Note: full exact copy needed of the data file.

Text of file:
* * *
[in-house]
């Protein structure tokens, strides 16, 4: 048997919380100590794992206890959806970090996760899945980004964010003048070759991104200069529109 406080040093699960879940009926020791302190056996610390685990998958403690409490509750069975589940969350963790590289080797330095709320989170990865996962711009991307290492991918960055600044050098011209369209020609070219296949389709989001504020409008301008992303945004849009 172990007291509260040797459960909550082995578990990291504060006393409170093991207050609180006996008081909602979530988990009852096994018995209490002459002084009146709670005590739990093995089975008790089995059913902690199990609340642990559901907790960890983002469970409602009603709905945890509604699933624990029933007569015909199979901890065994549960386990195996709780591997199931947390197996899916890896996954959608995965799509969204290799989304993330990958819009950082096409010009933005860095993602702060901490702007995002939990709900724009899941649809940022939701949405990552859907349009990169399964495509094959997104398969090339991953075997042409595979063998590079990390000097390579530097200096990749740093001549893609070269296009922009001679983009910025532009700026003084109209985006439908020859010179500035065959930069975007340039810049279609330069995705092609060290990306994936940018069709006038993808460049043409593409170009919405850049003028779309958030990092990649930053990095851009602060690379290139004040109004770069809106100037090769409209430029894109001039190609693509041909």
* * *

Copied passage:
[in-house]
């Protein structure tokens, strides 16, 4: 048997919380100590794992206890959806970090996760899945980004964010003048070759991104200069529109 406080040093699960879940009926020791302190056996610390685990998958403690409490509750069975589940969350963790590289080797330095709320989170990865996962711009991307290492991918960055600044050098011209369209020609070219296949389709989001504020409008301008992303945004849009 172990007291509260040797459960909550082995578990990291504060006393409170093991207050609180006996008081909602979530988990009852096994018995209490002459002084009146709670005590739990093995089975008790089995059913902690199990609340642990559901907790960890983002469970409602009603709905945890509604699933624990029933007569015909199979901890065994549960386990195996709780591997199931947390197996899916890896996954959608995965799509969204290799989304993330990958819009950082096409010009933005860095993602702060901490702007995002939990709900724009899941649809940022939701949405990552859907349009990169399964495509094959997104398969090339991953075997042409595979063998590079990390000097390579530097200096990749740093001549893609070269296009922009001679983009910025532009700026003084109209985006439908020859010179500035065959930069975007340039810049279609330069995705092609060290990306994936940018069709006038993808460049043409593409170009919405850049003028779309958030990092990649930053990095851009602060690379290139004040109004770069809106100037090769409209430029894109001039190609693509041909």